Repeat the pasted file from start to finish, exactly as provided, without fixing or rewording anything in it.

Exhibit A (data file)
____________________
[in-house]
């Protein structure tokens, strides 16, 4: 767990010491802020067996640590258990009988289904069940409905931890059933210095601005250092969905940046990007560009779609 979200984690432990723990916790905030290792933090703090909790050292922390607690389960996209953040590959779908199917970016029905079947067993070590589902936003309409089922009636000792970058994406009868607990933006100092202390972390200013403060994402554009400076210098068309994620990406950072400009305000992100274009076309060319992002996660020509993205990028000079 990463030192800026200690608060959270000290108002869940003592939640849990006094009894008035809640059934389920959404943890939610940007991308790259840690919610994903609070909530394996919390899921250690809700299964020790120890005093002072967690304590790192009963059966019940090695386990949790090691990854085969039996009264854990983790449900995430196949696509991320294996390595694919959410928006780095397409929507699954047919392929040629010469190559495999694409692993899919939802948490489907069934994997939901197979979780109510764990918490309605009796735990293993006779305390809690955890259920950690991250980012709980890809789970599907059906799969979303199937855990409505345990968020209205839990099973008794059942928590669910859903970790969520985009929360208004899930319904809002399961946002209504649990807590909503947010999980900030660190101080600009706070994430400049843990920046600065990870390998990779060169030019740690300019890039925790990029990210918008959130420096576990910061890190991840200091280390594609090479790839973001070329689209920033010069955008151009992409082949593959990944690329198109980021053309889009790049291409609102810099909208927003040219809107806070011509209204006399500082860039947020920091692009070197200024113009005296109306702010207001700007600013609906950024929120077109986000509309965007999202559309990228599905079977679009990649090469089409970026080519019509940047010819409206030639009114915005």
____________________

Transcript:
[in-house]
């Protein structure tokens, strides 16, 4: 767990010491802020067996640590258990009988289904069940409905931890059933210095601005250092969905940046990007560009779609 979200984690432990723990916790905030290792933090703090909790050292922390607690389960996209953040590959779908199917970016029905079947067993070590589902936003309409089922009636000792970058994406009868607990933006100092202390972390200013403060994402554009400076210098068309994620990406950072400009305000992100274009076309060319992002996660020509993205990028000079 990463030192800026200690608060959270000290108002869940003592939640849990006094009894008035809640059934389920959404943890939610940007991308790259840690919610994903609070909530394996919390899921250690809700299964020790120890005093002072967690304590790192009963059966019940090695386990949790090691990854085969039996009264854990983790449900995430196949696509991320294996390595694919959410928006780095397409929507699954047919392929040629010469190559495999694409692993899919939802948490489907069934994997939901197979979780109510764990918490309605009796735990293993006779305390809690955890259920950690991250980012709980890809789970599907059906799969979303199937855990409505345990968020209205839990099973008794059942928590669910859903970790969520985009929360208004899930319904809002399961946002209504649990807590909503947010999980900030660190101080600009706070994430400049843990920046600065990870390998990779060169030019740690300019890039925790990029990210918008959130420096576990910061890190991840200091280390594609090479790839973001070329689209920033010069955008151009992409082949593959990944690329198109980021053309889009790049291409609102810099909208927003040219809107806070011509209204006399500082860039947020920091692009070197200024113009005296109306702010207001700007600013609906950024929120077109986000509309965007999202559309990228599905079977679009990649090469089409970026080519019509940047010819409206030639009114915005």